Mie Holstad, chief real assets officer at the Oslo-based fund, said she and her team had looked at eight potential targets in 2020, all of which fell through in the end. The Orsted deal marks the first time the fund has tapped some of the roughly $14 billion it’s set aside for such renewable energy acquisitions. Holstad says her team is focusing on Europe for now, though its mandate also allows it to look at North America.

“We’ll spend the time we need to find the right investments,” Tangen said in an interview on Wednesday. “It all depends on what we find and what comes up. There are obviously attractive projects here. These are the ones we need to find. We also have to compete for them. It’s not difficult to spend money, but you can get a poor return in doing so.”

The Orsted deal means Norway’s wealth fund will become a joint partner in generating enough energy each year to power roughly a million households in the Netherlands. The transaction is expected to close in the summer, pending regulatory approval. Borssele 1 & 2 is the world’s second-largest operational offshore wind farm, and is powered by 94 Siemens Gamesa 8 megawatt turbines.

Strategy Update

The Orsted announcement coincided with a strategy update from the fund, in which it signaled it will apply a more active approach to investing. That includes a goal of becoming a global leader in sustainable investing.

Tangen, a former hedge-fund boss who’s been running the giant sovereign investment vehicle since September, has stepped up the Oslo-based fund’s reliance on external asset managers and made environmental, social and governance goals a cornerstone of his focus. He wants to use more technology, including artificial intelligence, and plans to expose his portfolio managers to some of the training techniques that help drive top athletes.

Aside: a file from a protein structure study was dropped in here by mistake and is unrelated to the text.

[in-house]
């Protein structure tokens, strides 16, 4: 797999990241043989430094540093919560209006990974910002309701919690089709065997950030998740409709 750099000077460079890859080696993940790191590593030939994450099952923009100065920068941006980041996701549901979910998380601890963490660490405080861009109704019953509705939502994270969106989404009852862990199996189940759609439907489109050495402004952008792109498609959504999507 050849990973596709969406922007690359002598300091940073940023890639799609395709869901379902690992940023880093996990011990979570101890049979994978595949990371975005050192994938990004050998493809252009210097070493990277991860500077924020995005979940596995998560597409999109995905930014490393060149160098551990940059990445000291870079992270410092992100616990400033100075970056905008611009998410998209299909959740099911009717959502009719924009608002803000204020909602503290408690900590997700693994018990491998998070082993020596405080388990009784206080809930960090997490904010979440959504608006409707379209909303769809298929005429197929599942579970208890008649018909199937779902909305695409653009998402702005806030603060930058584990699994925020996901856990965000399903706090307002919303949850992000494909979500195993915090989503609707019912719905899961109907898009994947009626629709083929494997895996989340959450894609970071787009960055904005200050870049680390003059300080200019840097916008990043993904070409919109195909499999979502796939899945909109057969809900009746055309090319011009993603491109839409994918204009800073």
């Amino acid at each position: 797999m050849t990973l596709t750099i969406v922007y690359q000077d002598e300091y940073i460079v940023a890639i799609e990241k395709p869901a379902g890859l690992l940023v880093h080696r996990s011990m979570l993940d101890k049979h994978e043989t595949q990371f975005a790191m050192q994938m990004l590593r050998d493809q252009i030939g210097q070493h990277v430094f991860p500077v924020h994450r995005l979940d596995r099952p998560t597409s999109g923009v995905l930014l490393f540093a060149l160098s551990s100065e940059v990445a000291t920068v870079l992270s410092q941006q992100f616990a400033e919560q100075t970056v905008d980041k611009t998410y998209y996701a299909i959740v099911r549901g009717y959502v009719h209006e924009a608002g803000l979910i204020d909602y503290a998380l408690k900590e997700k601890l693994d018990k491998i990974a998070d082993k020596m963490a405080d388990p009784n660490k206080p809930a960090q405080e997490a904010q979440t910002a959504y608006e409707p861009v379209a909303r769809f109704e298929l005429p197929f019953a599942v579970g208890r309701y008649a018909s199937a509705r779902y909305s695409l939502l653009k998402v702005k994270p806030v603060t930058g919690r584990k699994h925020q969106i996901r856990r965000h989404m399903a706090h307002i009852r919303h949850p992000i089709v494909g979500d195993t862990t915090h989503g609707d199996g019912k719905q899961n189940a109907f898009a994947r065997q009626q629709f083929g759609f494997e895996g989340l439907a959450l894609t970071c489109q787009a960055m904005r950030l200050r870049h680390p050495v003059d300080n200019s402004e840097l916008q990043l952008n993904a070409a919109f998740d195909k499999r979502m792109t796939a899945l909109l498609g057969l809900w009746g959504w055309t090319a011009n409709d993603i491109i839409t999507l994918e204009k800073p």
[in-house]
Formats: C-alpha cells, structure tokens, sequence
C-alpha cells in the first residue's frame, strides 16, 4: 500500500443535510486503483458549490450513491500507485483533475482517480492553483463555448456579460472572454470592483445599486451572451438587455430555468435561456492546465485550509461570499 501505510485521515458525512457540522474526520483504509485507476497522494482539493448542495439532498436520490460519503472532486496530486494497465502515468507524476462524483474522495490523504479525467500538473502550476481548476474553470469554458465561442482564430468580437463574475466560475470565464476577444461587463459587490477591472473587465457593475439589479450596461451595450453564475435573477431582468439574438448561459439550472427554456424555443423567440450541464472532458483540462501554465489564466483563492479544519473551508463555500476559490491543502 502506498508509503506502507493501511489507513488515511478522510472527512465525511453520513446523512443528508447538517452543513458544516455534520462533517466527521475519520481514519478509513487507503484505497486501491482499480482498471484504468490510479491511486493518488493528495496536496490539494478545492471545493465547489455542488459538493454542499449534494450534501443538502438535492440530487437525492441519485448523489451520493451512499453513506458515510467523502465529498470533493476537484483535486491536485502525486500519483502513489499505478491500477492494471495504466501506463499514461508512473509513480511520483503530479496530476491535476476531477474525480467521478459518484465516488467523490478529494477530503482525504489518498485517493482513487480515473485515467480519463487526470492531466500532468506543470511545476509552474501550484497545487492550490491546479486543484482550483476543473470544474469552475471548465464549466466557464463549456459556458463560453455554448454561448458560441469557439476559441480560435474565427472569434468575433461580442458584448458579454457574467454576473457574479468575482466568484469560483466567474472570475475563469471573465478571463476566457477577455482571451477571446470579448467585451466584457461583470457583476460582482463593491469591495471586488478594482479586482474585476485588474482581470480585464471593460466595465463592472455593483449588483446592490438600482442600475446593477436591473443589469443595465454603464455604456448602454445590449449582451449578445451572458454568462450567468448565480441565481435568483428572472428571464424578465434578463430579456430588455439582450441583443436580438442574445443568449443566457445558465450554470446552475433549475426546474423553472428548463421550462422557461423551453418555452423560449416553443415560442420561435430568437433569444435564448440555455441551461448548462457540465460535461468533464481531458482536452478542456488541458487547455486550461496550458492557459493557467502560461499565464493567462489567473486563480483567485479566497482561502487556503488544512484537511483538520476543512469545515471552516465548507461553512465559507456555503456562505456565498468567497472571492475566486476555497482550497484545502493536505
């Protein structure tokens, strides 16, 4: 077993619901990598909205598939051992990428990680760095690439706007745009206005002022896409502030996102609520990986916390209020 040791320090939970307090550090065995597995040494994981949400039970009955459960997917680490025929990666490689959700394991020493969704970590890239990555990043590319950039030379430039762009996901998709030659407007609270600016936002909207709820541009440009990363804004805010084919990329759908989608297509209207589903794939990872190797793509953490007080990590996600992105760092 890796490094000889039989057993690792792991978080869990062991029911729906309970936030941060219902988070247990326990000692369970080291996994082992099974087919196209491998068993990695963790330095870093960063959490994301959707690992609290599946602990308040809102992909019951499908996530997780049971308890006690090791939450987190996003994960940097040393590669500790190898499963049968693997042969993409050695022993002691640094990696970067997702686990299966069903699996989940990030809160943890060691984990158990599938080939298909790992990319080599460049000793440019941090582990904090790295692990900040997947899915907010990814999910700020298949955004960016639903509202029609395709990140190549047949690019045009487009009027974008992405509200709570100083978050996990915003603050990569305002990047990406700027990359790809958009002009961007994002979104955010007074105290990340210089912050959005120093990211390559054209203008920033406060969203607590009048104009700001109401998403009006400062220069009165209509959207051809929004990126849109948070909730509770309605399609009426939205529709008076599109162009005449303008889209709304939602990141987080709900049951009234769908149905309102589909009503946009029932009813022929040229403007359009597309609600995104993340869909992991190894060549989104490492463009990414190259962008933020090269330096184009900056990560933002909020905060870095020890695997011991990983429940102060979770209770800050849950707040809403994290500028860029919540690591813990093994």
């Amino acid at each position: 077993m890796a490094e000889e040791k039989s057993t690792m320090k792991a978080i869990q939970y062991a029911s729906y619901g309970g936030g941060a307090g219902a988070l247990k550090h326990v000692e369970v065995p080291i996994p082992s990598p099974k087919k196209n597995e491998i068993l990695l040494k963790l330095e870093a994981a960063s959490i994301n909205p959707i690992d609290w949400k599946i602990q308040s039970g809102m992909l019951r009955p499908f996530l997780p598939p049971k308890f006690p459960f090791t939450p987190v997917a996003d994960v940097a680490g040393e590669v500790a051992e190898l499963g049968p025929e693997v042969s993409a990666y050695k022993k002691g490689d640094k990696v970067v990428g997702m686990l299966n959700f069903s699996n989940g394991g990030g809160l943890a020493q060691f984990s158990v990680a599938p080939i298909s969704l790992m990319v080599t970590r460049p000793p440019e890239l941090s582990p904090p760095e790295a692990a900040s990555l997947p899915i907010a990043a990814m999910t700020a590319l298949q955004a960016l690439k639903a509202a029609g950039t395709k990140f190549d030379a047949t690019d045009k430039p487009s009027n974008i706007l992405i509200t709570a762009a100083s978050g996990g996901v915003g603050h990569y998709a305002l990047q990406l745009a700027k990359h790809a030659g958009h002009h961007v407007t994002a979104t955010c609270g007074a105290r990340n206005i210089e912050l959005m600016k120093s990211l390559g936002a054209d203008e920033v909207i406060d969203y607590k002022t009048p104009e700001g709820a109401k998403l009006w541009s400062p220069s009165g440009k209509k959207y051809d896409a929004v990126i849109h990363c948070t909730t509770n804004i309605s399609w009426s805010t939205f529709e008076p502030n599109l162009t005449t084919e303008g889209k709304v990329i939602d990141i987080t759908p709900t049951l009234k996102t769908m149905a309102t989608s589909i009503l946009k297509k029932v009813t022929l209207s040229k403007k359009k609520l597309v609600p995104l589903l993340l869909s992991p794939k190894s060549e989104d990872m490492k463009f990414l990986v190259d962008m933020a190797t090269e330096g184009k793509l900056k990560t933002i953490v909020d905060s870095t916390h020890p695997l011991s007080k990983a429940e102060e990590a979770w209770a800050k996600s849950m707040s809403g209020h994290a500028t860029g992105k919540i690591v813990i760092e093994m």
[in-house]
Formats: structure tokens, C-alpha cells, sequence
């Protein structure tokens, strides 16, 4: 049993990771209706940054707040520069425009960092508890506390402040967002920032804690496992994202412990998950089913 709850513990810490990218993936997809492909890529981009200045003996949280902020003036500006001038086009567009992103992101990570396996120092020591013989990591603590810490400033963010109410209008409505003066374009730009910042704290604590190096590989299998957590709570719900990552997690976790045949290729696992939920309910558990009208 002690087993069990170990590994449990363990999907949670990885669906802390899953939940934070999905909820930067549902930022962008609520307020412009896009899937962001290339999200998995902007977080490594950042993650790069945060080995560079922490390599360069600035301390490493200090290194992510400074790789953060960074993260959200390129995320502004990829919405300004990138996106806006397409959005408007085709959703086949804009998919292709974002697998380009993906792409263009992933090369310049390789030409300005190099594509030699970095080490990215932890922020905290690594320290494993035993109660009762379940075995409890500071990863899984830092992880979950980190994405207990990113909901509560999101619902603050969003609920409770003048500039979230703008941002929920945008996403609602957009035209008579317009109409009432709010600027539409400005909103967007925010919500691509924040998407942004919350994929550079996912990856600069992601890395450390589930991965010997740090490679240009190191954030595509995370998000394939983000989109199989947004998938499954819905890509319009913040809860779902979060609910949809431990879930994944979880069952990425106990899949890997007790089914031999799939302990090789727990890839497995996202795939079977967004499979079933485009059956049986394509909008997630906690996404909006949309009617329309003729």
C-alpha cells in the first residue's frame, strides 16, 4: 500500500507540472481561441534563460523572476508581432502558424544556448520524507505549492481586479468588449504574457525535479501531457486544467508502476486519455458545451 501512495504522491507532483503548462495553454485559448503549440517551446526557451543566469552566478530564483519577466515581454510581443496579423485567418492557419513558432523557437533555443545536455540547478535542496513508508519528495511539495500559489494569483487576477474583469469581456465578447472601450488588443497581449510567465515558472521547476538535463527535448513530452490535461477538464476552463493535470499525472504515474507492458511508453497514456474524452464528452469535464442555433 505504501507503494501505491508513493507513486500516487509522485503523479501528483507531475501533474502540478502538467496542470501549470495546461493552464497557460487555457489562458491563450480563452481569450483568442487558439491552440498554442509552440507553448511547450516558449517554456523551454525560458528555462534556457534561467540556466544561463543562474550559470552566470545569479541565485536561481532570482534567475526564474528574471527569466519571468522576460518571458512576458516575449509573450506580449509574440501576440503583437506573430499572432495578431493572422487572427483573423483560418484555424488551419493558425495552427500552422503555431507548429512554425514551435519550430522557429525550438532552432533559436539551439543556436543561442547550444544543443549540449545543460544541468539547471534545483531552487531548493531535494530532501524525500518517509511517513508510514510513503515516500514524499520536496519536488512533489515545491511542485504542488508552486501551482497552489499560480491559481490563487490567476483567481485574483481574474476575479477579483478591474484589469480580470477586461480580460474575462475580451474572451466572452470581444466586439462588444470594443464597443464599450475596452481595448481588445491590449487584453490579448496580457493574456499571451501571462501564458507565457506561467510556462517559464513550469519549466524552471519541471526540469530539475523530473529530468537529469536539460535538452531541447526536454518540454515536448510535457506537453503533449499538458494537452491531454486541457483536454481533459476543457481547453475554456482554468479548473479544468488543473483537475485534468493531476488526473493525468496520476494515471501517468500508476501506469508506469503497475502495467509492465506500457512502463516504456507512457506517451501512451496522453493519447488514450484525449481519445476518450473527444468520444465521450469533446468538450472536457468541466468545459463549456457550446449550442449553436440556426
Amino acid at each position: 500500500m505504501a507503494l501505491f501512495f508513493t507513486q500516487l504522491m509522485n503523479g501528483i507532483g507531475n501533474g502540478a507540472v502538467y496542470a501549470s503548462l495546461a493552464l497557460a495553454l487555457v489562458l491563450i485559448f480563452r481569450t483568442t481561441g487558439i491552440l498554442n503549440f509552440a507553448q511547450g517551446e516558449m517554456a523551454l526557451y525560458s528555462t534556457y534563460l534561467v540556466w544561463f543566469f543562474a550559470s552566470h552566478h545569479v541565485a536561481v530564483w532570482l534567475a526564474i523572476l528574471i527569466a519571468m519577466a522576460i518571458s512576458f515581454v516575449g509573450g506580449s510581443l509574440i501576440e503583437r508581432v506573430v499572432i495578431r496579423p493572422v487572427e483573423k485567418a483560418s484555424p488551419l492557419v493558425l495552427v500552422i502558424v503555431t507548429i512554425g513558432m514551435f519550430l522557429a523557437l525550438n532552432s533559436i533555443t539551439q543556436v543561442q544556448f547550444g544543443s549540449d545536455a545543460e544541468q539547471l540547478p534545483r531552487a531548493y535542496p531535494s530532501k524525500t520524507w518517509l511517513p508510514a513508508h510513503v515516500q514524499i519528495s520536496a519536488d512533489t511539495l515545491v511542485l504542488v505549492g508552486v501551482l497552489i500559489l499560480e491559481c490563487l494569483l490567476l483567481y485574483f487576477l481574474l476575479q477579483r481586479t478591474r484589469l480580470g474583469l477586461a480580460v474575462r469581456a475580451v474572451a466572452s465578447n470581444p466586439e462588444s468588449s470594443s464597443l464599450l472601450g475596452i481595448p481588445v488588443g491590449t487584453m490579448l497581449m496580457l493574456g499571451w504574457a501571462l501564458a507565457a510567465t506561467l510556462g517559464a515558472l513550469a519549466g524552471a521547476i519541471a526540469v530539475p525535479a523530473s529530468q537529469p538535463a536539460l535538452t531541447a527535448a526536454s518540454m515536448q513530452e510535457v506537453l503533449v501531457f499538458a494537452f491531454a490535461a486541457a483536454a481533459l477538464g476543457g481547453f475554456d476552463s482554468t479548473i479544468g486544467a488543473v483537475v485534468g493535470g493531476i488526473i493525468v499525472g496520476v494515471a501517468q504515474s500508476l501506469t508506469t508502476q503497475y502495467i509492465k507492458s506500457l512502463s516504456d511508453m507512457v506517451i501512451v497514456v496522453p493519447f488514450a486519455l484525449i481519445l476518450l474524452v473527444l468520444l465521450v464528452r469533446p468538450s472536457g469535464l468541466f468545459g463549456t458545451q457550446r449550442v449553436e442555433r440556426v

In Wednesday’s strategy update, the fund said it will “emphasize specific, delegated active strategies and have less emphasis on allocation or top-down positioning.”

As the world’s biggest stock investor, the Norwegian wealth fund’s “knowledge of our largest company investments helps us achieve the highest possible return after costs,” it said. “It improves risk management and enables us to fulfill our ownership role. We believe our active management improves our ability to be a responsible investor.”
The fund, which generated $123 billion in returns last year, used a previous strategy update to shift its equity exposure toward U.S. stocks and away from Europe. Much of last year’s performance was driven by the fund’s holdings of U.S. technology stocks.

Norway’s wealth fund follows a benchmark that allocates about 70% to stocks and the rest to fixed income. It also invests in real estate.

The sovereign wealth fund, managed by a unit of the central bank, was created in the 1990s to invest Norway’s oil and gas revenues abroad, initially to prevent the domestic economy from overheating. It owns about 1.5% of global stocks.

Recommended for you

More from Energy Voice

Latest Posts